|Mining & agriculture key for continued development and prosperity|
|Friday, 14 June 2013 11:31|
Since time in memorial, Zambia has been exporting her mineral ores in their raw form. When the developed countries buy the raw minerals, they process them into finished and semi-finished products which are sold back to the country and others at expensive prices.
The Ministry of Commerce, Trade and Industry is this year participating at the 56th Copperbelt, Agricultural and Commercial Show whose theme is “Mining and Agriculture for Continued Development and Prosperity”. This theme has come at the right time when Government through the Ministry is advocating value addition to all local natural resources as opposed to exporting and selling them in their raw form.
To advance the advocacy on value addition, Government through the Ministry is establishing Multi-Facility Economic zones (MFEZs) where processing and manufacturing of products would be done locally. The Chambishi MFEZ is an example where a copper smelter is operational. Some mining companies take their copper ore to the Chambishi smelter for processing before Copper is exported. This has given the mine companies, processing their copper before exporting, value for their copper because they are able to sell at a much higher price than before.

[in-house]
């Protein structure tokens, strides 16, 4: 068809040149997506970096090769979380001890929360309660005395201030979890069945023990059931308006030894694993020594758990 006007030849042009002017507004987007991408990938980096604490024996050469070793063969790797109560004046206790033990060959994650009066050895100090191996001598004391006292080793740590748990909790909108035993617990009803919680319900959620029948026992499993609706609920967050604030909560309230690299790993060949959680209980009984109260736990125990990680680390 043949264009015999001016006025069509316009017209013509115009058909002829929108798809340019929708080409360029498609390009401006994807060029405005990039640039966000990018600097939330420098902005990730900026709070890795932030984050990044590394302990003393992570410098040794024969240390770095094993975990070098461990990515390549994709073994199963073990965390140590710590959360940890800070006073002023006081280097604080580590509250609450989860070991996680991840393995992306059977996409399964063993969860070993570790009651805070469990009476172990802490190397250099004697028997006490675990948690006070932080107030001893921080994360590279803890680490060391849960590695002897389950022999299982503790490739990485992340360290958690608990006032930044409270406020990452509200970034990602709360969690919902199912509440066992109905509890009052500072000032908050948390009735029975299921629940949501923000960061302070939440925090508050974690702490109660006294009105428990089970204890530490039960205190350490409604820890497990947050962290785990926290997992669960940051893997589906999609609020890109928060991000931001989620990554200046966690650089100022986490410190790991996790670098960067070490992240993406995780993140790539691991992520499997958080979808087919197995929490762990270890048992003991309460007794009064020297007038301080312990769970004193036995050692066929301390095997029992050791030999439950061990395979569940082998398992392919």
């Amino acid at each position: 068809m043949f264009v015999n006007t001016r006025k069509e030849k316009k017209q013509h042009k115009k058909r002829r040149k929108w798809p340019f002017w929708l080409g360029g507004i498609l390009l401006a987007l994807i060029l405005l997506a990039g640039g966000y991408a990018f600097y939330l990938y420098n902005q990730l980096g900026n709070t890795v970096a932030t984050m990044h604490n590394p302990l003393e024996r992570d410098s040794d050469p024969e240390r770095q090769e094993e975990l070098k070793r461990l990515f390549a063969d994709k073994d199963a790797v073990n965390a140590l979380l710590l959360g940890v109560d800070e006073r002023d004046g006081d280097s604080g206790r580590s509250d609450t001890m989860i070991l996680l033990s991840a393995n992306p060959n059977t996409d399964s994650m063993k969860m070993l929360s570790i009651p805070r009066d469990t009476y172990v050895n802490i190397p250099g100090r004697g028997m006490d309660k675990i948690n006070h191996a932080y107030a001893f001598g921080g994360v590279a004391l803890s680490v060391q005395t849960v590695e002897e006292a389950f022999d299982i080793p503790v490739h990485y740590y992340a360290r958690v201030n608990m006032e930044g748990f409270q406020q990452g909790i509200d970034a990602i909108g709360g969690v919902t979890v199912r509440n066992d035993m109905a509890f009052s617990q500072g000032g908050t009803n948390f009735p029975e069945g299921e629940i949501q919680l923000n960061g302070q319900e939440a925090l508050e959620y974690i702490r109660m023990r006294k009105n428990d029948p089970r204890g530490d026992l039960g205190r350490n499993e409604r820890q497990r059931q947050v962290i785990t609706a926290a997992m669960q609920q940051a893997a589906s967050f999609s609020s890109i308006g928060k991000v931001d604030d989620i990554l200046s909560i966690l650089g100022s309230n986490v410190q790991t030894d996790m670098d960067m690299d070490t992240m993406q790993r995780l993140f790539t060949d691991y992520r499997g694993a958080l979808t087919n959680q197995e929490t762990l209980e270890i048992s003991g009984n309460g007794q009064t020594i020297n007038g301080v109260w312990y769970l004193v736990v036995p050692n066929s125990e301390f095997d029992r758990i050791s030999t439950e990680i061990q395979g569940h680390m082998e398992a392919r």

Agriculture is one of the priority sectors and Government is looking at developing Agro-processing plants. Most of Zambia’s population, especially those living in rural areas, depend on farming as an economic activity.
The small scale farmers must consider joining value chain clusters in the areas where they are located. Government is supporting entrepreneurs in value chain clusters by providing support from production stage up to marketing stage. Small scale farmers stand to benefit in many ways by joining clusters, e.g. their products will be branded and properly packaged for selling. This will give the products a competitive age to compete both on the local and regional markets.
The small scale farmers will also be able to sell their products at higher prices as compared to selling the agro-produce in raw form. This means the country’s economy will grow as the small scale farmers will have increased contribution to the country’s GDP, ultimately Zambia will be more prosperous.
If the local products are to compete on the local and international markets successfully, issues of quality and standards must be observed. The Zambia Bureau of Standards (ZABS) must therefore raise awareness to those in value chain clusters to be able to meet the required standards if their products are to penetrate the regional markets.